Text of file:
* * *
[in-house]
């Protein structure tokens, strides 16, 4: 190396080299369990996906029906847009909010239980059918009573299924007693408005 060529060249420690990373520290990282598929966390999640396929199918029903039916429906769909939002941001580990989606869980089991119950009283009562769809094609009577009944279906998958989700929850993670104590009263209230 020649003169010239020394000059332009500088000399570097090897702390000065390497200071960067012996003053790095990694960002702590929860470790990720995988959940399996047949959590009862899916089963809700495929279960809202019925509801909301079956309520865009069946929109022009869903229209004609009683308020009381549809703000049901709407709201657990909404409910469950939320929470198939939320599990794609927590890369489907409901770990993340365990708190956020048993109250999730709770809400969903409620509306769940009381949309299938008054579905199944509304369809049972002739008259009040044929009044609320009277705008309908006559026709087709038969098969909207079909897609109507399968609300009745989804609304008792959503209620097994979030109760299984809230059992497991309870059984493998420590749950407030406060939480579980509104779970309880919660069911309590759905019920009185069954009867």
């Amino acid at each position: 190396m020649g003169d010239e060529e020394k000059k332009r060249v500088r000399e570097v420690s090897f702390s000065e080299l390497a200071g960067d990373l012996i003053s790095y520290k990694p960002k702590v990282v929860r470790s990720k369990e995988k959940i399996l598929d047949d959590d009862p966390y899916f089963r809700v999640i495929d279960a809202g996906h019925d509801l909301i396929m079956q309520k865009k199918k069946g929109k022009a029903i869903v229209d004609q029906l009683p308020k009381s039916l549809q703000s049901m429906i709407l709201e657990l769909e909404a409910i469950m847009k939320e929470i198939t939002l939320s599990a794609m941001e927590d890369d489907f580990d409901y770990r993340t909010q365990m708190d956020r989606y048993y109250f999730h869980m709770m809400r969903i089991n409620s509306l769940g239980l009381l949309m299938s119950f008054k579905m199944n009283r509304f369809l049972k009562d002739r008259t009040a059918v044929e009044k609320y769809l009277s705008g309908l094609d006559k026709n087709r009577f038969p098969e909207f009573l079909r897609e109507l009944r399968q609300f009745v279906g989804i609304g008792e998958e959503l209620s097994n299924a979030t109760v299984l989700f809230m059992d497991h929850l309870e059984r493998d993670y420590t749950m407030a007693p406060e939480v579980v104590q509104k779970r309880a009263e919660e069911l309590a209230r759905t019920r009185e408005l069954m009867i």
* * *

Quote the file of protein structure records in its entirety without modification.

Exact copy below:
[in-house]
């Protein structure tokens, strides 16, 4: 190396080299369990996906029906847009909010239980059918009573299924007693408005 060529060249420690990373520290990282598929966390999640396929199918029903039916429906769909939002941001580990989606869980089991119950009283009562769809094609009577009944279906998958989700929850993670104590009263209230 020649003169010239020394000059332009500088000399570097090897702390000065390497200071960067012996003053790095990694960002702590929860470790990720995988959940399996047949959590009862899916089963809700495929279960809202019925509801909301079956309520865009069946929109022009869903229209004609009683308020009381549809703000049901709407709201657990909404409910469950939320929470198939939320599990794609927590890369489907409901770990993340365990708190956020048993109250999730709770809400969903409620509306769940009381949309299938008054579905199944509304369809049972002739008259009040044929009044609320009277705008309908006559026709087709038969098969909207079909897609109507399968609300009745989804609304008792959503209620097994979030109760299984809230059992497991309870059984493998420590749950407030406060939480579980509104779970309880919660069911309590759905019920009185069954009867």
């Amino acid at each position: 190396m020649g003169d010239e060529e020394k000059k332009r060249v500088r000399e570097v420690s090897f702390s000065e080299l390497a200071g960067d990373l012996i003053s790095y520290k990694p960002k702590v990282v929860r470790s990720k369990e995988k959940i399996l598929d047949d959590d009862p966390y899916f089963r809700v999640i495929d279960a809202g996906h019925d509801l909301i396929m079956q309520k865009k199918k069946g929109k022009a029903i869903v229209d004609q029906l009683p308020k009381s039916l549809q703000s049901m429906i709407l709201e657990l769909e909404a409910i469950m847009k939320e929470i198939t939002l939320s599990a794609m941001e927590d890369d489907f580990d409901y770990r993340t909010q365990m708190d956020r989606y048993y109250f999730h869980m709770m809400r969903i089991n409620s509306l769940g239980l009381l949309m299938s119950f008054k579905m199944n009283r509304f369809l049972k009562d002739r008259t009040a059918v044929e009044k609320y769809l009277s705008g309908l094609d006559k026709n087709r009577f038969p098969e909207f009573l079909r897609e109507l009944r399968q609300f009745v279906g989804i609304g008792e998958e959503l209620s097994n299924a979030t109760v299984l989700f809230m059992d497991h929850l309870e059984r493998d993670y420590t749950m407030a007693p406060e939480v579980v104590q509104k779970r309880a009263e919660e069911l309590a209230r759905t019920r009185e408005l069954m009867i």